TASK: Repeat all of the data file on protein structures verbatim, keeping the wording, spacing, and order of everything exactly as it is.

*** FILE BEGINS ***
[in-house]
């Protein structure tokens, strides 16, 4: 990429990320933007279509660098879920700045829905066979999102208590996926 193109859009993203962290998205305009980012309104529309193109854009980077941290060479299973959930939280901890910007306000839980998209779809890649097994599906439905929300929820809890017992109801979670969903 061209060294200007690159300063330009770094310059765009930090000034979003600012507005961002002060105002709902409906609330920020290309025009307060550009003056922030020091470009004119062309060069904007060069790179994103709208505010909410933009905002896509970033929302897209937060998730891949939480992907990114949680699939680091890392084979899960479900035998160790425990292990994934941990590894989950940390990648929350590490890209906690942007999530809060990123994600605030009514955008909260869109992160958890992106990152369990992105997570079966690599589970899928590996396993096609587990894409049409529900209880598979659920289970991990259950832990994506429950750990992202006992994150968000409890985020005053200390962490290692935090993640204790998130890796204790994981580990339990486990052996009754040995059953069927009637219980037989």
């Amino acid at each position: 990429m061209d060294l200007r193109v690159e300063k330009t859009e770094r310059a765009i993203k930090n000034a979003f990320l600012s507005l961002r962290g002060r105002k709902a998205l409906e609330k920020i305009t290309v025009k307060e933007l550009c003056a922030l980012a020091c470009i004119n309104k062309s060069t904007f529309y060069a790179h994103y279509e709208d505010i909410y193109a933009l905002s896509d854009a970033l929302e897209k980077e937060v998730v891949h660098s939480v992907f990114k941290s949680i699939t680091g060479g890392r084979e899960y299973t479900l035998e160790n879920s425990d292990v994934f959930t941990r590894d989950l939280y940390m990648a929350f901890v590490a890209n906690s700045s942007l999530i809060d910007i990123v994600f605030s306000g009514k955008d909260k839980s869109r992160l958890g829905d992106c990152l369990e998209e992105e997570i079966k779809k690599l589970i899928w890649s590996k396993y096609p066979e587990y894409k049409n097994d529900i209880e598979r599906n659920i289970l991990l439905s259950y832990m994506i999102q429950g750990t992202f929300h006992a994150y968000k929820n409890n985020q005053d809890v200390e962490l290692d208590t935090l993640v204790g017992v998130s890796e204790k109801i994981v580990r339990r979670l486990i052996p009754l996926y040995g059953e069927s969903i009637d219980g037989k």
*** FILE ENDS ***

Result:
[in-house]
């Protein structure tokens, strides 16, 4: 990429990320933007279509660098879920700045829905066979999102208590996926 193109859009993203962290998205305009980012309104529309193109854009980077941290060479299973959930939280901890910007306000839980998209779809890649097994599906439905929300929820809890017992109801979670969903 061209060294200007690159300063330009770094310059765009930090000034979003600012507005961002002060105002709902409906609330920020290309025009307060550009003056922030020091470009004119062309060069904007060069790179994103709208505010909410933009905002896509970033929302897209937060998730891949939480992907990114949680699939680091890392084979899960479900035998160790425990292990994934941990590894989950940390990648929350590490890209906690942007999530809060990123994600605030009514955008909260869109992160958890992106990152369990992105997570079966690599589970899928590996396993096609587990894409049409529900209880598979659920289970991990259950832990994506429950750990992202006992994150968000409890985020005053200390962490290692935090993640204790998130890796204790994981580990339990486990052996009754040995059953069927009637219980037989």
């Amino acid at each position: 990429m061209d060294l200007r193109v690159e300063k330009t859009e770094r310059a765009i993203k930090n000034a979003f990320l600012s507005l961002r962290g002060r105002k709902a998205l409906e609330k920020i305009t290309v025009k307060e933007l550009c003056a922030l980012a020091c470009i004119n309104k062309s060069t904007f529309y060069a790179h994103y279509e709208d505010i909410y193109a933009l905002s896509d854009a970033l929302e897209k980077e937060v998730v891949h660098s939480v992907f990114k941290s949680i699939t680091g060479g890392r084979e899960y299973t479900l035998e160790n879920s425990d292990v994934f959930t941990r590894d989950l939280y940390m990648a929350f901890v590490a890209n906690s700045s942007l999530i809060d910007i990123v994600f605030s306000g009514k955008d909260k839980s869109r992160l958890g829905d992106c990152l369990e998209e992105e997570i079966k779809k690599l589970i899928w890649s590996k396993y096609p066979e587990y894409k049409n097994d529900i209880e598979r599906n659920i289970l991990l439905s259950y832990m994506i999102q429950g750990t992202f929300h006992a994150y968000k929820n409890n985020q005053d809890v200390e962490l290692d208590t935090l993640v204790g017992v998130s890796e204790k109801i994981v580990r339990r979670l486990i052996p009754l996926y040995g059953e069927s969903i009637d219980g037989k």